10/06/2018 at 22:00 •
I am really happy and proud to announce that the Kickstarter campaign has been launched!
Here is the link: Zatsit on Kickstarter
I had a great joy in designing and building this machine. I see another great joy, it is to initiate a community of Zatsit users, all around the world...
Thanks you, Friends!
09/05/2018 at 15:03 •
In this log, Zatsit shows its ability to run quite fast.
The purpose of this test is to highlight the quality/speed ratio.
There are many printers that can print a satisfying object by going very slowly, and many can also go very fast by doing just about anything.
What characterizes a quality printer is to go fast without losing quality.
This test is made possible by a remarkable filament, PLA+ uDiamond from Carbodeon, which is loaded with nanoparticles, in order to change the thermal properties. Print speeds can be tripled with the same hot-end.
Even with this filament, we have to stop at 560 mm/s, whereas the mechanics could go up to 1m/s!
07/25/2018 at 17:11 •
I continue to explore the compact 3D print heads, with the integrated extrusion function.
This one weighs only 29g, and is more accurate and robust than the previous one published.
But it is not easy to build at the prototype stage, because of a difficult silver solder. In mass production situations, however, things could be simpler with another technology.
This version could be declined in several extrusion paths, but only one extrusion motor, remote. If I can keep it light enough (I hope about 40g), it would be a major advance for delta printers, which will also be able to print objects in several materials including TPU.
06/12/2018 at 12:23 •
Zatsit works even better when the effector is light, especially as a 3D printer. So I try to find ultra-light solutions, without any compromising on the very best functionality.
The extruder is one of the components that most influences the quality of 3D printing. Ideally, the filament should be pushed by the extruder as close as possible to the area where it will be melted, so as to avoid inaccuracies in the extrusion caused by the elasticity of the various components present on the guide path, including the filament itself. Delta 3D printers are at a disadvantage in this regard, as it is not possible to install a sufficiently powerful extrusion assembly directly on the printhead, due to the associated weight.
In addition, the extruder must drive the filament in a powerful, efficient and precise manner, which is best achieved by pinching it between two symmetrical hobbed gears.
The prototype system I propose today meets these two criteria: two symmetrical hobbed gears are driven by the same worm gear, in a compact and very light unit, located just above the water-cooled Hot-End. The filament is pushed within 25mm of the melting zone.
The worm gear axis is driven by a flexible shaft connecting it to a stepper motor, flexibly suspended, and gimballed, between the three carriages of the delta linkage. In this position, the center of gravity of the stepper moves very little, and its inertia is thus neutralized ("Flystruder").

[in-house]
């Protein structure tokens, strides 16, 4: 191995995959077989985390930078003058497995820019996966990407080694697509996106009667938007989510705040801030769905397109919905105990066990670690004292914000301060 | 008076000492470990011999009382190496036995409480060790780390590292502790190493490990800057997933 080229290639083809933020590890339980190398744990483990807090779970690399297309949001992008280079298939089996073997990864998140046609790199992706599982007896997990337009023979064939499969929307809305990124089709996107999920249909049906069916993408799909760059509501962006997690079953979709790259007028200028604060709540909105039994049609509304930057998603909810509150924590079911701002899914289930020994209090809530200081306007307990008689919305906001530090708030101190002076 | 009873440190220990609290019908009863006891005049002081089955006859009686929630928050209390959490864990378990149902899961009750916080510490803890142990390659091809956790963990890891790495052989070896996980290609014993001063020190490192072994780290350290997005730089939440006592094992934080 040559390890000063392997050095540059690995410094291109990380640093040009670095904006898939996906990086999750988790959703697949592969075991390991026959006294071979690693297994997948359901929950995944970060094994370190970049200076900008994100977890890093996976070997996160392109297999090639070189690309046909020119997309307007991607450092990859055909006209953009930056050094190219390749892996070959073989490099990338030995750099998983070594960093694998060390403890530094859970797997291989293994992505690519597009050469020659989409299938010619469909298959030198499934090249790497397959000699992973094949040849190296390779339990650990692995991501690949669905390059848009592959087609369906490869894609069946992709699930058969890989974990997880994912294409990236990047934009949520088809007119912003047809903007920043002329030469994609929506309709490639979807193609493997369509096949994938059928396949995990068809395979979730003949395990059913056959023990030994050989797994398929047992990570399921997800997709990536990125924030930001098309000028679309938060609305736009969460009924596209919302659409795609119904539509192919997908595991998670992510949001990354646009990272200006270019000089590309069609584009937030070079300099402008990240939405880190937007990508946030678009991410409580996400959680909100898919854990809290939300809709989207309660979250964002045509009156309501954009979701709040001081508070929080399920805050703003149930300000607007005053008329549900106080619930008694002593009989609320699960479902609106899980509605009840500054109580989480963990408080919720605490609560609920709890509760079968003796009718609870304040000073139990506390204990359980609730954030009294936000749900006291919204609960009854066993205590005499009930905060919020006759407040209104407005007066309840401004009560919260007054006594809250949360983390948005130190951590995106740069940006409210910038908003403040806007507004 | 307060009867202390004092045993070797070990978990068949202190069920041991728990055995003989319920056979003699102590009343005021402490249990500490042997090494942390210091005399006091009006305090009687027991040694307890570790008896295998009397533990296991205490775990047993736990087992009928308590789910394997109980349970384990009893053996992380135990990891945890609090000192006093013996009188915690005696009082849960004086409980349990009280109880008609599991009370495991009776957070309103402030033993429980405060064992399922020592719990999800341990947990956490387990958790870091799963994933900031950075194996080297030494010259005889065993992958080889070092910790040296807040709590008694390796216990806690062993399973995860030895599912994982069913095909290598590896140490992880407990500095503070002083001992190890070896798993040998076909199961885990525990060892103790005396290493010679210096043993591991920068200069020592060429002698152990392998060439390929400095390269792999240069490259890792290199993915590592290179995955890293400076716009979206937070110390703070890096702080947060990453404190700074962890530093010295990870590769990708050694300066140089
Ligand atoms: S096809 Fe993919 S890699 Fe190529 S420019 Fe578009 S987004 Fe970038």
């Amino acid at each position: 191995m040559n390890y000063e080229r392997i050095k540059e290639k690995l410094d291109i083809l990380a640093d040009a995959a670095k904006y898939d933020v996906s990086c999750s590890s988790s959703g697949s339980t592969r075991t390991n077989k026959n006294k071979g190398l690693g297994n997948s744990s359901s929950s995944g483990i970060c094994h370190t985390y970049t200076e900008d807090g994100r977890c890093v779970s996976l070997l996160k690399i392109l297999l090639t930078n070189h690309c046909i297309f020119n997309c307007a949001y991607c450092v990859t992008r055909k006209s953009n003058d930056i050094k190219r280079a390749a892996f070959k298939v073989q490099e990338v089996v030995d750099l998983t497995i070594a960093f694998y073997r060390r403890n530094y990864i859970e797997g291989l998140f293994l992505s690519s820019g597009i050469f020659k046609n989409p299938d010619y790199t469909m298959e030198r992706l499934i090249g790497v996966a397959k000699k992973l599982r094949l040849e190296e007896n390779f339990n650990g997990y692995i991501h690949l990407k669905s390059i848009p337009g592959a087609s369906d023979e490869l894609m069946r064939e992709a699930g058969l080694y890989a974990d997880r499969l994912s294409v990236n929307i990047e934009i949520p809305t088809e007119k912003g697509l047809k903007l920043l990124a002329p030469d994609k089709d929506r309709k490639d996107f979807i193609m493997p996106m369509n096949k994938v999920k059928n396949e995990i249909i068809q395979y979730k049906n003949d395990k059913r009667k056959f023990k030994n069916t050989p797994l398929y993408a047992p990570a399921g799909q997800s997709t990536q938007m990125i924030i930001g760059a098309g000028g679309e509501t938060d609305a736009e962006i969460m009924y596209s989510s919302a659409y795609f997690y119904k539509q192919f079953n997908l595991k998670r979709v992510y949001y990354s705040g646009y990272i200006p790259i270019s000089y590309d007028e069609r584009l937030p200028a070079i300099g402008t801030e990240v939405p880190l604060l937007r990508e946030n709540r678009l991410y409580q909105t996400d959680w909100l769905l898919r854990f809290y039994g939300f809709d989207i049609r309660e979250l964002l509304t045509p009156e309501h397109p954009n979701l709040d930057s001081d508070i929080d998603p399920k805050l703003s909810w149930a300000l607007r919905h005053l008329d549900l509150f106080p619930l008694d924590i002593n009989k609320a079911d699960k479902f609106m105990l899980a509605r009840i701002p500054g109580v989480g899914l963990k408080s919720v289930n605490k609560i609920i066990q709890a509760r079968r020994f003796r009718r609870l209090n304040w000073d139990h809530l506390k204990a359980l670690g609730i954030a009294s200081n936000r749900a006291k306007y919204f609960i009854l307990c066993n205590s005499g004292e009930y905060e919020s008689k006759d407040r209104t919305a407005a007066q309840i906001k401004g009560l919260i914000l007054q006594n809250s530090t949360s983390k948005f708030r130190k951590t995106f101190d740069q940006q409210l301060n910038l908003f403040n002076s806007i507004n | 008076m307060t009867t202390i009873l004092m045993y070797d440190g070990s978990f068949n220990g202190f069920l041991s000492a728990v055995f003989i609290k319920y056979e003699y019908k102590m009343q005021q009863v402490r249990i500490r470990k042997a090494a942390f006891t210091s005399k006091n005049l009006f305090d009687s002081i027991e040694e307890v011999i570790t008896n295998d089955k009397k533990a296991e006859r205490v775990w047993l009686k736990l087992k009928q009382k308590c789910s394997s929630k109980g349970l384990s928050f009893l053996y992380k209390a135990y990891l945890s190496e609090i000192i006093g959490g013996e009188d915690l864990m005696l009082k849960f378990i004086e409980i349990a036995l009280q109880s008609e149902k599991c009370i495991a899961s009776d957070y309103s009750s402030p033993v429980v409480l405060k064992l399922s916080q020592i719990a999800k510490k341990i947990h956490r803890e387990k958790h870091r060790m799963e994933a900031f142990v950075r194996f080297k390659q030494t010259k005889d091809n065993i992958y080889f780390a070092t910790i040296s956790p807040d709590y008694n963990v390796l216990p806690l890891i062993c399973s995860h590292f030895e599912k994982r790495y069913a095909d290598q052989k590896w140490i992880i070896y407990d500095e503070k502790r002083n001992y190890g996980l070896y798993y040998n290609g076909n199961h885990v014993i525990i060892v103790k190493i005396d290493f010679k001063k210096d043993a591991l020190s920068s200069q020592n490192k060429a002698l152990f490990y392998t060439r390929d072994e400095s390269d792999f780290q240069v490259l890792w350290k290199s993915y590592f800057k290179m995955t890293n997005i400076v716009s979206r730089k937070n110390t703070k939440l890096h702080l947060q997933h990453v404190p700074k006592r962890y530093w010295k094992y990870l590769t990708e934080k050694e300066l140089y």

The extrusion mechanism is mounted floating on a Hylite support which also carries the water-cooled Hot-End. It is the filament that automatically centers the extruder mechanism on the extrusion path.
This device is therefore very close to the Graal of Delta 3D printers: a powerful, precise, and above all DIRECT extrusion head, that is also ultra-light.
Here, the whole unit weighs only 32g, including the support, the extruder, the Hot-End, and the cooling of it! Yes, 32g! This is about one-tenth the weight of a conventional direct-drive extrusion assembly, which does not always have a double hobbed gear drive!
As a result, the ratio between speed and print quality is still improving...
06/02/2018 at 18:08 •
Remote control of the focus on a telescope
This was, for me, the very first application of engraved Hylite technology: Create a Sarrus mechanism, in Hylite, to be able to focus a small telescope at a distance, without having to touch it.
Cheap amateur telescopes, such as this venerable 114mm newtonian, often have mounts that are a little too frail. At high magnification, just touching them to adjust the focus makes the image shake in a way that makes focusing very difficult.
This device includes a Sarrus mechanism, deformed by the action of two air bellows. A silicone tube connects these bellows to two syringes of different diameters, which the operator holds in his hand.
By acting on the pistons, without touching the scope, the extension of the bellows is varied, and thus the position of the eyepiece. The two syringes make it possible to obtain two ratios: coarse focus or fine focus.
The improvement in use is magical! Very fine adjustments can be made with a perfectly stable image, as if it were a very high-end telescope.
It works so well, that I'm thinking of updating this application, to make it a commercial product, after Zatsit.
06/01/2018 at 13:53 •
Many objects can be made by engraved Hylite technology. I made some of them, apart from the Zatsit robot and its accessories.
iStand, a folding stand for smartphones
I realized this as an exercise of style and design: From a format equivalent to that of the smartphone itself, how to make a photo stand for this smartphone?
On this occasion, I enriched this technology with a trick: the integration of round magnets in the Hylite, to make fastenings, active in two different configurations.
Here is the object, folded :
And finally, upright as a photo stand. Tilting is adjustable!